In many parts of the world these days, meeting rooms are becoming somewhat redundant yet simultaneously more important than ever. Covid-19 has rocked our corporate world in ways we could never have imagined prior to 2020, with such a large percentage of workers worldwide now working from home and the likelihood of this changing diminishing with every new variant we see. However, what little time we spend in offices is, and will likely continue to be, predominantly to collaborate and meet with existing or potential clients. As such, the design and requirements of these meeting rooms are on the move and will need to be modified to meet new needs on an ongoing basis for the foreseeable future.
It is likely that we will continue to see our CBD offices downsizing in their office space and adopting a flexible workspace opposed to having a desk for every employee. Some roles within particular industries will opt to come into the office where reasonable and are more likely to resume regular office hours when we finally see the back of this pandemic. However, other roles have discovered the lack of necessity for any office hours, finding that working from home has increased productivity and work-life balance. This can result in enormous cost savings for the business, and employees can have greater benefits. The business, however, would still have to invest in good quality office chairs in Australia to support employees’ wellbeing.
When thinking of a meeting room in today’s world, there will be plenty of new regulations and requirements that pertain to Covid recommendations. Previously ventilation and capacity to socially distance were not high on designers’ lists, however as many people are still fairly Covid conscious, this will be non-negotiable going forward. A collection of meeting room chairs around one medium sized table will no longer be accepted. If, as speculation suggests, we end up with a hybrid situation that sees a rotational system with not all employees in at once, these rooms will also require designs that accommodate this. For instance, having desks simply made up of a screen, and any other universally used equipment will allow a simple laptop plugin to complete the workspace. This will also require storage options to be considered. Where many files might previously have been left on a desk with no risk of disturbance, employees will need to have a central place to store all work-related items – perhaps lockers with built-in filing capabilities. In the years’ pre-Covid, we had already seen an increase in remote technologies, but this will likely look prehistoric in our new way of life. We’ll also have to be much more mindful of the materials we decide to use. Where it was a common choice to have carpeted offices in the past, it is now preferable to opt for easier materials to clean. Options such as black floorboards not only provide smooth and easy to clean surfaces, but also a chic appearance that is strong and long lasting.
When designing your new meeting room, you will also need to consider its primary purpose. This will depend heavily on your industry but will often be required to have multiple capabilities. It could be your time to get a little creative. Perhaps if you’re lucky enough to live in one of our warmer states, you could look into creating an outdoor meeting space. This is a great way to ensure adequate ventilation and provides a unique take on the regular office environment. If possible, you might even want to use this opportunity as a team-building exercise and have your employees get involved with its construction. A little deck sealer or timber filler can become a great way to bond, and this meeting might provide the perfect atmosphere to bring your isolated workers a little closer.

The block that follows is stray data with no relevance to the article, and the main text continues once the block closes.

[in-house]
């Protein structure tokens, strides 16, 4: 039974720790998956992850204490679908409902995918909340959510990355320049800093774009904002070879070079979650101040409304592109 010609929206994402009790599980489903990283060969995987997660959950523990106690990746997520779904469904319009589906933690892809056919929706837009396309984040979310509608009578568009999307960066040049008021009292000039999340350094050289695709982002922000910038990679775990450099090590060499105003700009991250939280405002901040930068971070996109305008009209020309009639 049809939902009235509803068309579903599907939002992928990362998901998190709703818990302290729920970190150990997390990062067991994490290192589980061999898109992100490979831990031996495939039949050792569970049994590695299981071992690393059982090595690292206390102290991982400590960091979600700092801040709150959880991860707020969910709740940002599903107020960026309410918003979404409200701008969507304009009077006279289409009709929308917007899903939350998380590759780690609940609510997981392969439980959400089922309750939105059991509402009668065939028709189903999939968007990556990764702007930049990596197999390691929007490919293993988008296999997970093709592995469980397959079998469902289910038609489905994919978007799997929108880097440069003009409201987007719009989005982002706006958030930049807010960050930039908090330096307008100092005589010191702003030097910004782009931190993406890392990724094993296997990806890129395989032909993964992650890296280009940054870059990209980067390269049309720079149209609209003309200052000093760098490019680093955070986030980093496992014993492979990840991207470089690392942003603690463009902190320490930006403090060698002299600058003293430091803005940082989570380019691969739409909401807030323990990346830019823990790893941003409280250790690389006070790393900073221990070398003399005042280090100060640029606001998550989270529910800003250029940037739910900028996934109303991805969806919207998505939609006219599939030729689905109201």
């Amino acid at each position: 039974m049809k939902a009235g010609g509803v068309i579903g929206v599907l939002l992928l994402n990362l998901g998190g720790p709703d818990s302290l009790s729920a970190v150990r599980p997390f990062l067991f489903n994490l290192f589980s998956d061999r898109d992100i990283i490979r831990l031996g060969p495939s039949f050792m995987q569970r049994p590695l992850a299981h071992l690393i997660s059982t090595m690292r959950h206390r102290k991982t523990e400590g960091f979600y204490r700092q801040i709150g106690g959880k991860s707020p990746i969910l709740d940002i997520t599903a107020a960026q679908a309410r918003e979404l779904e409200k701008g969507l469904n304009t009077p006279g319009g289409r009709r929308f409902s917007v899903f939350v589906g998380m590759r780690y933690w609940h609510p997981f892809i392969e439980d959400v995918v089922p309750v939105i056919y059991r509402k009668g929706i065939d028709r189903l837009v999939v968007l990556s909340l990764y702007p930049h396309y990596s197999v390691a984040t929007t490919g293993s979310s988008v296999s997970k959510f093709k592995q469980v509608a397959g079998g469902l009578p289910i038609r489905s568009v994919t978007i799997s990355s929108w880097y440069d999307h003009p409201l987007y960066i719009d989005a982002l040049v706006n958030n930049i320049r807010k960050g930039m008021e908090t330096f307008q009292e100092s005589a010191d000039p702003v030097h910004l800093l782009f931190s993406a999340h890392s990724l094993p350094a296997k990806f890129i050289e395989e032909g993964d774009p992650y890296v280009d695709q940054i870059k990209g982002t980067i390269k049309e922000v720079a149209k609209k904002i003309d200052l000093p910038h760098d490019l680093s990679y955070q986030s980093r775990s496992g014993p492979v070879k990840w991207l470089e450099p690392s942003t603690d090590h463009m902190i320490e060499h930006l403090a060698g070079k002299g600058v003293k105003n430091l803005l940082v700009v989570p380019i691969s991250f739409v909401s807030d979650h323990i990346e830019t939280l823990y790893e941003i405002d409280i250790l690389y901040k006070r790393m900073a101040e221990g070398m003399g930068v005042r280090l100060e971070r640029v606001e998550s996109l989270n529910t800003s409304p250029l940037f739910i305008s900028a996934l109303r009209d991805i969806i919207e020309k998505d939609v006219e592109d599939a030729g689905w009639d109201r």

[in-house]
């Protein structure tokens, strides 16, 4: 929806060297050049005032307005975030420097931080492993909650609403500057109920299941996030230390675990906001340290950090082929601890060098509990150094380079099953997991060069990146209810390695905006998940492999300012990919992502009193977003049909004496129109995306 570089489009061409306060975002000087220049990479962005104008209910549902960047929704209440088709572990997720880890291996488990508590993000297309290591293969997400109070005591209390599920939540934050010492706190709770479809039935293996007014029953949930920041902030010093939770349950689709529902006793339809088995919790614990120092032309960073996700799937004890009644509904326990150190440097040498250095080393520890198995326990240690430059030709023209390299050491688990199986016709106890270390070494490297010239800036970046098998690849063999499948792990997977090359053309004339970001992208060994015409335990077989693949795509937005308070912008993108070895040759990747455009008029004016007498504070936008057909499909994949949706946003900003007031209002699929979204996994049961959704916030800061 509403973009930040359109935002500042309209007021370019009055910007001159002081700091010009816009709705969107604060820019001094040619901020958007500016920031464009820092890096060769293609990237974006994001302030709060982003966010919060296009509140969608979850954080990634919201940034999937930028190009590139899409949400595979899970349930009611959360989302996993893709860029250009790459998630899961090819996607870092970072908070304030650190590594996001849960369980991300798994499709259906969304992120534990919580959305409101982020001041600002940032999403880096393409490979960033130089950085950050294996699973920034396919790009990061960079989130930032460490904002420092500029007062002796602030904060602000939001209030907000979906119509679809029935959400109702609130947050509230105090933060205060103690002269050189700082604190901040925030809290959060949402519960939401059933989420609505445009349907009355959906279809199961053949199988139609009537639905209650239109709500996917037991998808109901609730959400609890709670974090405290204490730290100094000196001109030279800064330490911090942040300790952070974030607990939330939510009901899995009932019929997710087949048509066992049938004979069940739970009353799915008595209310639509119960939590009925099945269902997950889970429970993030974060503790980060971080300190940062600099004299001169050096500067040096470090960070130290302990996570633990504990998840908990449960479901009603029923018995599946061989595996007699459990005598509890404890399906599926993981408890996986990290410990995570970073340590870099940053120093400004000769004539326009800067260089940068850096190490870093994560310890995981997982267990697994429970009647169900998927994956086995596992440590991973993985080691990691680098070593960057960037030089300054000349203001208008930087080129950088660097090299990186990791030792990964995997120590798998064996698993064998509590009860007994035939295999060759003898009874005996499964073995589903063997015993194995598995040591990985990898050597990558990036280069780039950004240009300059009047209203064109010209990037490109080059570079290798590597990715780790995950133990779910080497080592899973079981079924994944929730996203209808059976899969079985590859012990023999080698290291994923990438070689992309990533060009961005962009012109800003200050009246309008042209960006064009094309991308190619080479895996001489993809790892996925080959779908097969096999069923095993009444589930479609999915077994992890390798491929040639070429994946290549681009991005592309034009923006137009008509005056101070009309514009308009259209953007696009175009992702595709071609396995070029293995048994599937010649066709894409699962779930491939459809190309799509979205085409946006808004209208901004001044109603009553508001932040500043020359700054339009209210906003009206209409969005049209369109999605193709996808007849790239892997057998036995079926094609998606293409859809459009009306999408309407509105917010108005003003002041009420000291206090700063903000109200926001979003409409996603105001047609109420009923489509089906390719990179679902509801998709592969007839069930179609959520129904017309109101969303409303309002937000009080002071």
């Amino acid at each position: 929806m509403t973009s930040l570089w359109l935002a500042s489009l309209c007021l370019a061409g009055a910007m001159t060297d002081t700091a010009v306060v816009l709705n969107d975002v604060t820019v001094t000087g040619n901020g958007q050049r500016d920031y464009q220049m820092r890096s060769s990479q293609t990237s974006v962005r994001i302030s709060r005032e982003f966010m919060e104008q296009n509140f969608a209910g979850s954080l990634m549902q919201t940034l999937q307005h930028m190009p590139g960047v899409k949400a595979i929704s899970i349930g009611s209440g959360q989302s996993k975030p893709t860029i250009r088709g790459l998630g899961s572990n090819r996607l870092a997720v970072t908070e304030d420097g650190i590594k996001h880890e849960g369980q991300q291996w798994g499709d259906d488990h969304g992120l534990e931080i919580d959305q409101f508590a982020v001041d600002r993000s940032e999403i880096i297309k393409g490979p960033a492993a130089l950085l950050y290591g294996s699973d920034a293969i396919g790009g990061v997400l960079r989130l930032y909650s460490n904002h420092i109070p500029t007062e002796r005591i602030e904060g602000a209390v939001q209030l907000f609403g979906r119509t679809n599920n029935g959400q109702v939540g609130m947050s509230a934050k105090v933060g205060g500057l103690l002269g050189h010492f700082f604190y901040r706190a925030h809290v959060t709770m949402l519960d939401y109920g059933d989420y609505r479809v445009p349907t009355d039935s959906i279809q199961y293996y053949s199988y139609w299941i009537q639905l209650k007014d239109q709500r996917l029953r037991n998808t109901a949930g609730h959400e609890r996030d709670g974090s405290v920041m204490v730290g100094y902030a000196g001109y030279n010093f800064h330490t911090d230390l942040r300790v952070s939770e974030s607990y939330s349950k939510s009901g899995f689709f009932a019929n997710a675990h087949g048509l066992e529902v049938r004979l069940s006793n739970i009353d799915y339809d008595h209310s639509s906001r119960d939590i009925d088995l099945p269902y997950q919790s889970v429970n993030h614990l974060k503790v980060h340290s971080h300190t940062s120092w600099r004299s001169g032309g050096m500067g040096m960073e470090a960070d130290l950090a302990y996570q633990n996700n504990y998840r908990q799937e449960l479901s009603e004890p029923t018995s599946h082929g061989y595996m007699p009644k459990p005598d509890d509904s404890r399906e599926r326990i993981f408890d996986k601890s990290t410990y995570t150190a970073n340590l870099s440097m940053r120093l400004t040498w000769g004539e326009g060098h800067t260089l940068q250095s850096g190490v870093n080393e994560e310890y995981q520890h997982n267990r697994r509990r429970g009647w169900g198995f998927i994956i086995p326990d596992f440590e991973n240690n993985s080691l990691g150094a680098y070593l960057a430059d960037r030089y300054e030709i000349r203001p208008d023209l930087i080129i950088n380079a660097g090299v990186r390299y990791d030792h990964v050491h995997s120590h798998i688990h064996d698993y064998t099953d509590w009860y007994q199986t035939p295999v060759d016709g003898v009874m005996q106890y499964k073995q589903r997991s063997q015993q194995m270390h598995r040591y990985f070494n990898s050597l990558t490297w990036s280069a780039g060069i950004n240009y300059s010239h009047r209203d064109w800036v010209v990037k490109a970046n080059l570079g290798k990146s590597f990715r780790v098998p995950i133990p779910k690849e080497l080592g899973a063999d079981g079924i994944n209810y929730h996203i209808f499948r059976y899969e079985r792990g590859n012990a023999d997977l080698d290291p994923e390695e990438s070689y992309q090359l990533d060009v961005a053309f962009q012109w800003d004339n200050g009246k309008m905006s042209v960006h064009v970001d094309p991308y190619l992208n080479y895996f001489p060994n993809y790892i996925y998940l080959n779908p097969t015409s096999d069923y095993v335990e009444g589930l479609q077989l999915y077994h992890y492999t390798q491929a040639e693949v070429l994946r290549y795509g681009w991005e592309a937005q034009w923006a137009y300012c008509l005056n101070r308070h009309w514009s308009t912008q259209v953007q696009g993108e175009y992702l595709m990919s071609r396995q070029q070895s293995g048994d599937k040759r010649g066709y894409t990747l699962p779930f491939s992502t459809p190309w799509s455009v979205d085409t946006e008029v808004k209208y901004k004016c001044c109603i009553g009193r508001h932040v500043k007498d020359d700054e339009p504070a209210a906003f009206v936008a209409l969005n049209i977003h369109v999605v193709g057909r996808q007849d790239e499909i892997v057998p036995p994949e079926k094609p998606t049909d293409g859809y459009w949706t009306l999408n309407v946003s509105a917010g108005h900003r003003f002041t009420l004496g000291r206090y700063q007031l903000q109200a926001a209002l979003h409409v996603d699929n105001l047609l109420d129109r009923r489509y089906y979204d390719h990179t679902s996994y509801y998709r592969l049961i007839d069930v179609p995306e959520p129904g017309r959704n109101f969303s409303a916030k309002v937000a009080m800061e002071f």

Many believe we are unlikely to ever be free of Covid and that this is just the new way of life that we will all have to adjust to. Whether or not this is true, it is safe to say that the attitude to illness and general etiquette with regards to avoiding others whilst still contagious has evolved. It used to be that workers would choose (or be expected) to still come into the office if their illness was minor such as a common cold. The perspective was that the employee’s discomfort was not great enough to prohibit work/output and therefore did not warrant a day off. This also indicated a lack of concern for the spread of these minor illnesses to fellow workers whilst in the office. However, attitudes are now adjusting to see people with symptoms who have tested negative encouraged to stay away from the workplace in the interest of preventing a spread. This is obviously aided by the working from home environment, as many can isolate without reducing their productivity or contribution. Many argue this is how things should always have been, and it is the hope that the shift will remain if this pandemic ever does become a thing of the past.
Setting up your meeting room does not have to be a laborious or daunting task. Requirements may change department to department if not industry to industry, so making the space as flexible as possible will ensure it meets all needs. In order to achieve the most effective setup and ensure your workers are protected and comfortable in the workplace, it is paramount that a great deal of thought is put into the safety and dynamics of the room with regard to things like ventilation. If in doubt, you are best to refer to any guidelines that should be provided by government bodies to assist. However, a lot can be said for the ability of décor and layout to inspire and influence its occupants, so be sure not to get too caught up in the logistics and completely overlook the appearance.